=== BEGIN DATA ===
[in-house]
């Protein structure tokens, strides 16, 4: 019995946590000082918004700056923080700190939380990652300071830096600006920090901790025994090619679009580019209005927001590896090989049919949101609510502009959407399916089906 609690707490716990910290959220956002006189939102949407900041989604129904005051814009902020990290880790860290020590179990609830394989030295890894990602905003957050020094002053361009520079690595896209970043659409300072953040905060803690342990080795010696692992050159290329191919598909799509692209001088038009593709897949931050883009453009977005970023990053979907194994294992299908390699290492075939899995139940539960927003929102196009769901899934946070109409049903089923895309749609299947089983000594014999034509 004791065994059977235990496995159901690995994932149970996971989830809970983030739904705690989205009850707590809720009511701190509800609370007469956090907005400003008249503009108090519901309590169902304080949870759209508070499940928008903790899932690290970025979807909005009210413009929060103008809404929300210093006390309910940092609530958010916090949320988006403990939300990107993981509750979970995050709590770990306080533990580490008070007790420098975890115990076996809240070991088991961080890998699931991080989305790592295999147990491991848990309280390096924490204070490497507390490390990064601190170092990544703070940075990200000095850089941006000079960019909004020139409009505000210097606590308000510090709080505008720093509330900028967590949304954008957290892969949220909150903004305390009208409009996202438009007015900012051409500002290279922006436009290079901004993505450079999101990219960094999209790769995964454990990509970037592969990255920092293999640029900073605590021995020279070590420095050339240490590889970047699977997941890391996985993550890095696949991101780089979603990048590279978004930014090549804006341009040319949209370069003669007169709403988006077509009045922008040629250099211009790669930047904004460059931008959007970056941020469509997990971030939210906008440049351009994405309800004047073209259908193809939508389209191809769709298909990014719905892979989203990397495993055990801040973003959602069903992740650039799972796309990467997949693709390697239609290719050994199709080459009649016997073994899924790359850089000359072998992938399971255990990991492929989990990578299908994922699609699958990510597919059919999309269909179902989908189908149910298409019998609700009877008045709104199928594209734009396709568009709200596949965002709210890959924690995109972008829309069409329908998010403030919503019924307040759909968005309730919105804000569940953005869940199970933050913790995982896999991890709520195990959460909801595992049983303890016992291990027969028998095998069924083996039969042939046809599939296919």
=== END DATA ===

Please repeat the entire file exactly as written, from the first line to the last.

[in-house]
């Protein structure tokens, strides 16, 4: 019995946590000082918004700056923080700190939380990652300071830096600006920090901790025994090619679009580019209005927001590896090989049919949101609510502009959407399916089906 609690707490716990910290959220956002006189939102949407900041989604129904005051814009902020990290880790860290020590179990609830394989030295890894990602905003957050020094002053361009520079690595896209970043659409300072953040905060803690342990080795010696692992050159290329191919598909799509692209001088038009593709897949931050883009453009977005970023990053979907194994294992299908390699290492075939899995139940539960927003929102196009769901899934946070109409049903089923895309749609299947089983000594014999034509 004791065994059977235990496995159901690995994932149970996971989830809970983030739904705690989205009850707590809720009511701190509800609370007469956090907005400003008249503009108090519901309590169902304080949870759209508070499940928008903790899932690290970025979807909005009210413009929060103008809404929300210093006390309910940092609530958010916090949320988006403990939300990107993981509750979970995050709590770990306080533990580490008070007790420098975890115990076996809240070991088991961080890998699931991080989305790592295999147990491991848990309280390096924490204070490497507390490390990064601190170092990544703070940075990200000095850089941006000079960019909004020139409009505000210097606590308000510090709080505008720093509330900028967590949304954008957290892969949220909150903004305390009208409009996202438009007015900012051409500002290279922006436009290079901004993505450079999101990219960094999209790769995964454990990509970037592969990255920092293999640029900073605590021995020279070590420095050339240490590889970047699977997941890391996985993550890095696949991101780089979603990048590279978004930014090549804006341009040319949209370069003669007169709403988006077509009045922008040629250099211009790669930047904004460059931008959007970056941020469509997990971030939210906008440049351009994405309800004047073209259908193809939508389209191809769709298909990014719905892979989203990397495993055990801040973003959602069903992740650039799972796309990467997949693709390697239609290719050994199709080459009649016997073994899924790359850089000359072998992938399971255990990991492929989990990578299908994922699609699958990510597919059919999309269909179902989908189908149910298409019998609700009877008045709104199928594209734009396709568009709200596949965002709210890959924690995109972008829309069409329908998010403030919503019924307040759909968005309730919105804000569940953005869940199970933050913790995982896999991890709520195990959460909801595992049983303890016992291990027969028998095998069924083996039969042939046809599939296919």